Social Media Roundup: Which DC Association Ranks No. 1 in Social Media?
A new study, the TradeMarks Model, scored Washington, DC-based associations according to 15 characteristics. Guess which one ranked the highest for social media? Plus: Spot potential leaders at your next meeting.
Want to improve your association’s social media presence? Maybe you should check out the association that a new study ranked highest for it.
The details, and more, in today’s Social Media Roundup:
TOP OF THE CLASS
And the #association with the most effective social media presence, according to new study: @CEA. http://t.co/MM7CbQ9yrT #assnchat— CEO Update (@ceoupdate) July 24, 2013
They probably already tweeted this. The Consumer Electronics Association ranked highest for social media among Washington, DC, associations in the TradeMarks Study put together by EurActiv, APCO Insight, and National Journal. The Washington model of the study scored associations on 15 key characteristics. The study says those that excel use “current technology, including online and social media, to communicate and engage with key audiences.” CEA, which represents the consumer electronics industry and produces the annual International CES Conference, has nearly 16,000 Twitter followers and more than 18,000 fans on Facebook. It provides tools to contact members of Congress via social media and encourages them to support industry policies. The association also hosts Twitter chats (using the hashtag #CEAGreen) that give participants the chance to win a free Nest device. (ht @TheCEOUpdate)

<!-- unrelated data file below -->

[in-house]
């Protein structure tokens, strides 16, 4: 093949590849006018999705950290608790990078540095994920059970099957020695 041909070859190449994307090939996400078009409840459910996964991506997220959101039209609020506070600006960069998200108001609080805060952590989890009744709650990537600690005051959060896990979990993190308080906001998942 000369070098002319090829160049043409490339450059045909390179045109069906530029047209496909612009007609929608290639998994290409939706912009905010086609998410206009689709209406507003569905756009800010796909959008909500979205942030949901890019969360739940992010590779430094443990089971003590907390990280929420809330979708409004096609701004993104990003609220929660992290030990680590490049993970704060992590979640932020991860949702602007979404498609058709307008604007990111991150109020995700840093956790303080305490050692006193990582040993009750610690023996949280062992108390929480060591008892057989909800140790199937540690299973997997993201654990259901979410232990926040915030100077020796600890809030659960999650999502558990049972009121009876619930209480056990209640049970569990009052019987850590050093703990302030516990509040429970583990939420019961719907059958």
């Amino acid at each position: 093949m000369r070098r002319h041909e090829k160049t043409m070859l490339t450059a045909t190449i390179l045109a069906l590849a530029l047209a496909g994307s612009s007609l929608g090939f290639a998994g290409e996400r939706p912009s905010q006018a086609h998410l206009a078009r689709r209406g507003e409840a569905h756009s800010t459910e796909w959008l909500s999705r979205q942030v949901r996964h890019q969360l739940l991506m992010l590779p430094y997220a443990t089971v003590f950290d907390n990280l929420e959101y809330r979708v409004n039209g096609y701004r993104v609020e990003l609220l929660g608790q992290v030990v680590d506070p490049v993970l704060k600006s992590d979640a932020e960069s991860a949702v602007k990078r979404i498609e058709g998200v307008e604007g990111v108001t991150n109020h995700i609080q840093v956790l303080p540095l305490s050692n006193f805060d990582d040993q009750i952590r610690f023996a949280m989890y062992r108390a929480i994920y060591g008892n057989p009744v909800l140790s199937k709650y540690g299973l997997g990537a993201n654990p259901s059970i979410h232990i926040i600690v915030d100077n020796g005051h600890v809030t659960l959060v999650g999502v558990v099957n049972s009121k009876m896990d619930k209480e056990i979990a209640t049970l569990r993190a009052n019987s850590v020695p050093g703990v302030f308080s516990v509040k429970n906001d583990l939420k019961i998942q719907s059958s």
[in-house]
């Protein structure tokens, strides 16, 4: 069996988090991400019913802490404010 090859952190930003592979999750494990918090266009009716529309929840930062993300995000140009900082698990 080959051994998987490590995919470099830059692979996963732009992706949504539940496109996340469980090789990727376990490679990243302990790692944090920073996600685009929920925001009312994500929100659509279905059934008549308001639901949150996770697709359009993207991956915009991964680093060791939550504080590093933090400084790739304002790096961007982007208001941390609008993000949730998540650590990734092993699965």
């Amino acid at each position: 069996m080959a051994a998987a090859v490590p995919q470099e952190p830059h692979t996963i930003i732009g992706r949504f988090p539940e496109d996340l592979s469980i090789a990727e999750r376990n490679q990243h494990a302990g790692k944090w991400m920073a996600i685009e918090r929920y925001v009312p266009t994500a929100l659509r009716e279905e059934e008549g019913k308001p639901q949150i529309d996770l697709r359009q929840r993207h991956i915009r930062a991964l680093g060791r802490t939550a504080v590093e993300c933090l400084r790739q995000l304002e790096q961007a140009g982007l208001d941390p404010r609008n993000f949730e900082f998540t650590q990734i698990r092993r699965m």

Best LEADERSHIP QUALITIES
5 ways to spot a potential leader: http://t.co/RFuHAq5ohp #leadership— Market America (@MarketAmerica) July 24, 2013
Do they have what it takes? Next time you’re in a meeting, take a look around the room. If there’s someone sneaking a peek at a phone every few minutes or tearing the label off a water bottle, that person is probably not leadership material. Good potential leaders will engage with people, not screens, and keep their composure even in the most boring meetings. Executive Les McKeown explains more in Inc.: “True leaders are too intensely focused to get agitated, too engaged to be nervous, and too invested to be bored.” (ht @MarketAmerica)
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